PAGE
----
Fumio Kishida got to work as Japan's prime minister on Tuesday, holding talks with foreign leaders, a day after taking office and forming a Cabinet to meet challenges including reviving an economy battered by COVID-19.
"I have a sense of tension like the one I feel just after a playball announcement in baseball," Kishida told reporters at the prime minister's office after holding a teleconference with U.S. President Joe Biden.
"I would like to speedily respond to various challenges," he said.
In the talks with Biden and separate discussions with Australian Prime Minister Scott Morrison later in the morning, Kishida agreed with the two leaders to strengthen ties and work together to realize a free and open Indo-Pacific region.
To revive the domestic economy, Kishida has vowed to implement a "new capitalism" that focuses on boosting economic growth and redistributing the fruits of that success to increase middle-class incomes. An economic package worth "tens of trillions of yen" is in the works to support people and businesses reeling from the pandemic, he has said.
Kishida's Cabinet members held their first press conferences at their respective offices, breaking from a tradition of holding them on the night of the Cabinet launch.
Trade and industry minister Koichi Hagiuda said at his press conference that he will "push forward with the restart of nuclear power plants while putting top priority on safety" as he noted the need to reduce carbon emissions.
Hagiuda said he intends to seek Cabinet approval of a revised basic energy plan in time for the U.N. Climate Change Conference, or COP26, to be held between Oct. 31 and Nov. 12 in Glasgow, Scotland.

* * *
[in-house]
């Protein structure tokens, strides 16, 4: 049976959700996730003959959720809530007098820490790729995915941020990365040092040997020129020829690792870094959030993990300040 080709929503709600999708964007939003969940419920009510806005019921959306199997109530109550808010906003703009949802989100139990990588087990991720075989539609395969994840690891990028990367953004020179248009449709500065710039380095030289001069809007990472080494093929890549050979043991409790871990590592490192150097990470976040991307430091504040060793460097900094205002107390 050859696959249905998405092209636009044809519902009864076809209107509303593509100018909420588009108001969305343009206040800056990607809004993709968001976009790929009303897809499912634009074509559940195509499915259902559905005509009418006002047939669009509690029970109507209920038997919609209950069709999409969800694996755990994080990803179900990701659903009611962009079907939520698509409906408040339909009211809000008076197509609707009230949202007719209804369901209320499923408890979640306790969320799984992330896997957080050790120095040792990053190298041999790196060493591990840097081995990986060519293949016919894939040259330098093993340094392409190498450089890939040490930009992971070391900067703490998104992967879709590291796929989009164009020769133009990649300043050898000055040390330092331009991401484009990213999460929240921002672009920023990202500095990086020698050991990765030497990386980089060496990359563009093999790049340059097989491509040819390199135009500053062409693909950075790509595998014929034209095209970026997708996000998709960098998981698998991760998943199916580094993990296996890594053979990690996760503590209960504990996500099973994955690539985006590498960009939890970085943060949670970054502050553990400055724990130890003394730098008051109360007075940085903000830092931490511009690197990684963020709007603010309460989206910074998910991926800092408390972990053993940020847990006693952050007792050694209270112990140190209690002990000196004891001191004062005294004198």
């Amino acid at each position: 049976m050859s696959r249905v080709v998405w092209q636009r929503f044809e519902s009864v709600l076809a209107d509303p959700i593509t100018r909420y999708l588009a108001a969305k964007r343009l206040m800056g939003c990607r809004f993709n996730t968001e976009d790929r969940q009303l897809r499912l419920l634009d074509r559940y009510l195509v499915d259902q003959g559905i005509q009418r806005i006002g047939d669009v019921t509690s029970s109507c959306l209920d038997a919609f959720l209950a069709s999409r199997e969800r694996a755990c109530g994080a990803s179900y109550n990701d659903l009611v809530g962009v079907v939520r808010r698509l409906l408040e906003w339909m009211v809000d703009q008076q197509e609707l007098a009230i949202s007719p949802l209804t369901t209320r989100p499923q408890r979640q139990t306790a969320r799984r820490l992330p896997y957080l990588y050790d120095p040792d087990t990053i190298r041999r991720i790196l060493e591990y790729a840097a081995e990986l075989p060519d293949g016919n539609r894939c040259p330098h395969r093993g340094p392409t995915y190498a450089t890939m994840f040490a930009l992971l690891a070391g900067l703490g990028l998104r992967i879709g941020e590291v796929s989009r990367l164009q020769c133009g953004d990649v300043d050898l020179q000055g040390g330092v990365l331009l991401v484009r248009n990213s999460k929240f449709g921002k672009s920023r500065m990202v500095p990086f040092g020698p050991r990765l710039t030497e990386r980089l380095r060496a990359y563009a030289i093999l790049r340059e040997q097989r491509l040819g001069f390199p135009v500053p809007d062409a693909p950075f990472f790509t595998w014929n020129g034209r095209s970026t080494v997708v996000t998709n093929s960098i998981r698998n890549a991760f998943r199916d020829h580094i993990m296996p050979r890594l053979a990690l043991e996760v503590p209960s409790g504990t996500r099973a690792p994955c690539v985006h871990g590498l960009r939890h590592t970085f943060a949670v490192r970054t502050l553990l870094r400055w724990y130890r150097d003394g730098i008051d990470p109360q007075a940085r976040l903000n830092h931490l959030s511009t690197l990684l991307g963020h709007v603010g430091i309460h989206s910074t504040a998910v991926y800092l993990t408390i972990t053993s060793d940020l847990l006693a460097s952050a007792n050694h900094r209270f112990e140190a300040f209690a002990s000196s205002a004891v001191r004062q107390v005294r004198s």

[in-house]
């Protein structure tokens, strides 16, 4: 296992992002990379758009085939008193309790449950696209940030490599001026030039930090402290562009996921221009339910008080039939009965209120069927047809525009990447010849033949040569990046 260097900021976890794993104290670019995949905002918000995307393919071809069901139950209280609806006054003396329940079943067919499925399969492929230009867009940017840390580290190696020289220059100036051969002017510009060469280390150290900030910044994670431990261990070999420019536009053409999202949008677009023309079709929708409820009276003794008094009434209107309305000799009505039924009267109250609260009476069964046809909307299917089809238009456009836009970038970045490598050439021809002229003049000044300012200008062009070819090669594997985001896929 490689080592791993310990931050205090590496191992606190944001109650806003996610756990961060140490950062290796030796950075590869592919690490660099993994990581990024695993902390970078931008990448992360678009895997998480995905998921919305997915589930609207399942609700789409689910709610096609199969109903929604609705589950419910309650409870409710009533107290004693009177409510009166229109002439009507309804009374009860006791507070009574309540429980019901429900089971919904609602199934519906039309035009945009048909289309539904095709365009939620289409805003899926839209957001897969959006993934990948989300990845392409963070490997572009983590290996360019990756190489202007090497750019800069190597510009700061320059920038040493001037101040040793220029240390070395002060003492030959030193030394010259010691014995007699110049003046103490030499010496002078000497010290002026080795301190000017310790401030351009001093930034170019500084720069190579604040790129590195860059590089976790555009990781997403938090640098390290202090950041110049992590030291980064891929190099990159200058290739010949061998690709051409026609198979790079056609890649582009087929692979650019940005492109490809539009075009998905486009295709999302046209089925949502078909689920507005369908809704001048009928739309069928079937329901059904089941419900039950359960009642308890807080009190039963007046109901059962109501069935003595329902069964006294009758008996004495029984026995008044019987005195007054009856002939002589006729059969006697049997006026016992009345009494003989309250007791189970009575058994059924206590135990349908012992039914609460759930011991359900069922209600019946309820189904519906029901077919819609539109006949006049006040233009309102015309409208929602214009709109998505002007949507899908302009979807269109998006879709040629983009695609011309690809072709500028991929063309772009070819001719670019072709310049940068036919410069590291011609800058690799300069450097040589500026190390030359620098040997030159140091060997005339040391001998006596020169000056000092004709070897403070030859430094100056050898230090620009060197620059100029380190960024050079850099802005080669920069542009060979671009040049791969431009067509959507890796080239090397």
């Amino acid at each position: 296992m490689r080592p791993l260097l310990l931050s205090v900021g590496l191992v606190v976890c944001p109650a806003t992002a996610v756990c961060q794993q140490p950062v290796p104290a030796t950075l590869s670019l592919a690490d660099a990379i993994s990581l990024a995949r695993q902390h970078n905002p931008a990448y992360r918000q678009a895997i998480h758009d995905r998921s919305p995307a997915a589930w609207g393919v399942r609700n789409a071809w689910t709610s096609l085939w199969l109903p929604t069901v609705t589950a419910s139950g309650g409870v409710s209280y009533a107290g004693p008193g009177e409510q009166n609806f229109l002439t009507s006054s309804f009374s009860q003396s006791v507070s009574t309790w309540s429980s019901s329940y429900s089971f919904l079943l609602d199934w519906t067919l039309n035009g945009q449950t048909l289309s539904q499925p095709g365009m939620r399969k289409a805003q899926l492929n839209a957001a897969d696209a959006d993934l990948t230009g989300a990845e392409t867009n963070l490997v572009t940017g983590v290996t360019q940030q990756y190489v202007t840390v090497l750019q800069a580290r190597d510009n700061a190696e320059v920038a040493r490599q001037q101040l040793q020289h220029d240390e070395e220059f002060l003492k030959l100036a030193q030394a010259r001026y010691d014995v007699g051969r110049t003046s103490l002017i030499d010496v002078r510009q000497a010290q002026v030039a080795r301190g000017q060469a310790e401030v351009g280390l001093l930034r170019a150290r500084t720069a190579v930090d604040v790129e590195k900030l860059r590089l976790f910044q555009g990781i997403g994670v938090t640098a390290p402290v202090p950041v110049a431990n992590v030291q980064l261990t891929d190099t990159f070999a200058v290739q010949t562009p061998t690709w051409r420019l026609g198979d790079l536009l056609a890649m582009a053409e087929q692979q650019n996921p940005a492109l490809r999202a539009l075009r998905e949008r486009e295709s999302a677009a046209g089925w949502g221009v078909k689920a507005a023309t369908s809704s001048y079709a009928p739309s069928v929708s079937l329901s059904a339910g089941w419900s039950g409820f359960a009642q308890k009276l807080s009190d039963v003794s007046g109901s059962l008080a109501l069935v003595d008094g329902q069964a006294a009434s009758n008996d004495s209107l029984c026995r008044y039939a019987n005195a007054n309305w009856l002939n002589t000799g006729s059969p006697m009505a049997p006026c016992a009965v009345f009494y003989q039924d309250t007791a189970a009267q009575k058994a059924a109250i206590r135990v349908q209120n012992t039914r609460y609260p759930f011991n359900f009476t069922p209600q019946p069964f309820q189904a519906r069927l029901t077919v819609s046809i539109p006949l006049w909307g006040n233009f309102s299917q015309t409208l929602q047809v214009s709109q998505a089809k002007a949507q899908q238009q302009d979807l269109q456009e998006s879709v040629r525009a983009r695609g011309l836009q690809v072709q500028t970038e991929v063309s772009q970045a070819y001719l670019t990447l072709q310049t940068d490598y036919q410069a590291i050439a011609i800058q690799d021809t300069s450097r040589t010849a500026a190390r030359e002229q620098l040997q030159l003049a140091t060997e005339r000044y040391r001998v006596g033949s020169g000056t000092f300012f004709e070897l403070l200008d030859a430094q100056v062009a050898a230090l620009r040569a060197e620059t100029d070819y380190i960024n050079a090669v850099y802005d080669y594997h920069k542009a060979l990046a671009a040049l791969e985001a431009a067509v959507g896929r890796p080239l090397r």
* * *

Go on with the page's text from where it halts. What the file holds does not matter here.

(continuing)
Kishida, meanwhile, will be looking to guide the Liberal Democratic Party-led coalition to victory in a general election that will take place Oct. 31.
Kishida told a press conference Monday he will dissolve the House of Representatives, the powerful lower chamber of parliament, on Oct. 14, with the campaigning period to start on Oct. 19.
A strong mandate from voters will give Kishida's Cabinet, which is full of fresh faces with 13 of its 20 members taking a ministerial post for the first time, greater freedom to pursue his policies.
Kishida appointed Daishiro Yamagiwa as economic and fiscal policy minister, while putting Takayuki Kobayashi in a new post charged with economic security, including preventing a technology drain from Japan.
Foreign Minister Toshimitsu Motegi and Defense Minister Nobuo Kishi were retained, while Shunichi Suzuki, a former Olympics minister, was named finance minister.
Parliament convened an extraordinary session and elected Kishida as prime minister on Monday, replacing Yoshihide Suga who resigned amid criticism over his COVID-19 policies.
Kishida is set to deliver a policy speech and answer questions from party leaders in the coming days before heading into the general election.